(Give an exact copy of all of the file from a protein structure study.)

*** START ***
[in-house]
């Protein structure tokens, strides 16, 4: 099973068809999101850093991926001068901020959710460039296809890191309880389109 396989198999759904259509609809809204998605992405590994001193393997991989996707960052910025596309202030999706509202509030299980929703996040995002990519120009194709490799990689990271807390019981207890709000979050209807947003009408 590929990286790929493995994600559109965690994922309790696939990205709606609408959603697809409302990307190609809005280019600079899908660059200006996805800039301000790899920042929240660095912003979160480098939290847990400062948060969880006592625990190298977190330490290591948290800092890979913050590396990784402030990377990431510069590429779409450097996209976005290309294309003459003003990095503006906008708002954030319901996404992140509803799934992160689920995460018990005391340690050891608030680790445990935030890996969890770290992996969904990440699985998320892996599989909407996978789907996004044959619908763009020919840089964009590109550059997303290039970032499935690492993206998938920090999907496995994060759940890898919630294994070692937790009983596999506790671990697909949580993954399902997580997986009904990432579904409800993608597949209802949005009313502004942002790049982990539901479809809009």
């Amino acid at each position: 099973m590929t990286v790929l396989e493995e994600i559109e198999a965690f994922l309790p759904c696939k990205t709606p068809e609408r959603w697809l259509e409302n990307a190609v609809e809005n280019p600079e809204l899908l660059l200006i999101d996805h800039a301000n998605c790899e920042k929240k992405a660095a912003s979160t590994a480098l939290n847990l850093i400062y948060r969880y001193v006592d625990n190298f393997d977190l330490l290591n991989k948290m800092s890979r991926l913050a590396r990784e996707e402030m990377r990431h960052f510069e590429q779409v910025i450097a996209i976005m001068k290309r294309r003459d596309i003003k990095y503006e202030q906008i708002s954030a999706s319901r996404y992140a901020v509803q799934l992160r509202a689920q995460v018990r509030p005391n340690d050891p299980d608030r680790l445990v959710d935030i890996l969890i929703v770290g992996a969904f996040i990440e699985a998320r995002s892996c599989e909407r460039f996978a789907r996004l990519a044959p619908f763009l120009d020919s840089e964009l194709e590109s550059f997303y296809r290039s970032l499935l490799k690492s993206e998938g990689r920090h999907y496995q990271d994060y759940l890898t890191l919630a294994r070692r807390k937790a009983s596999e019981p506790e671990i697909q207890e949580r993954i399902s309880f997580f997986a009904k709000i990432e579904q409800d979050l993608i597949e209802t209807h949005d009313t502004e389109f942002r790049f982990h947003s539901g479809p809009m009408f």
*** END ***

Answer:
[in-house]
């Protein structure tokens, strides 16, 4: 099973068809999101850093991926001068901020959710460039296809890191309880389109 396989198999759904259509609809809204998605992405590994001193393997991989996707960052910025596309202030999706509202509030299980929703996040995002990519120009194709490799990689990271807390019981207890709000979050209807947003009408 590929990286790929493995994600559109965690994922309790696939990205709606609408959603697809409302990307190609809005280019600079899908660059200006996805800039301000790899920042929240660095912003979160480098939290847990400062948060969880006592625990190298977190330490290591948290800092890979913050590396990784402030990377990431510069590429779409450097996209976005290309294309003459003003990095503006906008708002954030319901996404992140509803799934992160689920995460018990005391340690050891608030680790445990935030890996969890770290992996969904990440699985998320892996599989909407996978789907996004044959619908763009020919840089964009590109550059997303290039970032499935690492993206998938920090999907496995994060759940890898919630294994070692937790009983596999506790671990697909949580993954399902997580997986009904990432579904409800993608597949209802949005009313502004942002790049982990539901479809809009």
């Amino acid at each position: 099973m590929t990286v790929l396989e493995e994600i559109e198999a965690f994922l309790p759904c696939k990205t709606p068809e609408r959603w697809l259509e409302n990307a190609v609809e809005n280019p600079e809204l899908l660059l200006i999101d996805h800039a301000n998605c790899e920042k929240k992405a660095a912003s979160t590994a480098l939290n847990l850093i400062y948060r969880y001193v006592d625990n190298f393997d977190l330490l290591n991989k948290m800092s890979r991926l913050a590396r990784e996707e402030m990377r990431h960052f510069e590429q779409v910025i450097a996209i976005m001068k290309r294309r003459d596309i003003k990095y503006e202030q906008i708002s954030a999706s319901r996404y992140a901020v509803q799934l992160r509202a689920q995460v018990r509030p005391n340690d050891p299980d608030r680790l445990v959710d935030i890996l969890i929703v770290g992996a969904f996040i990440e699985a998320r995002s892996c599989e909407r460039f996978a789907r996004l990519a044959p619908f763009l120009d020919s840089e964009l194709e590109s550059f997303y296809r290039s970032l499935l490799k690492s993206e998938g990689r920090h999907y496995q990271d994060y759940l890898t890191l919630a294994r070692r807390k937790a009983s596999e019981p506790e671990i697909q207890e949580r993954i399902s309880f997580f997986a009904k709000i990432e579904q409800d979050l993608i597949e209802t209807h949005d009313t502004e389109f942002r790049f982990h947003s539901g479809p809009m009408f």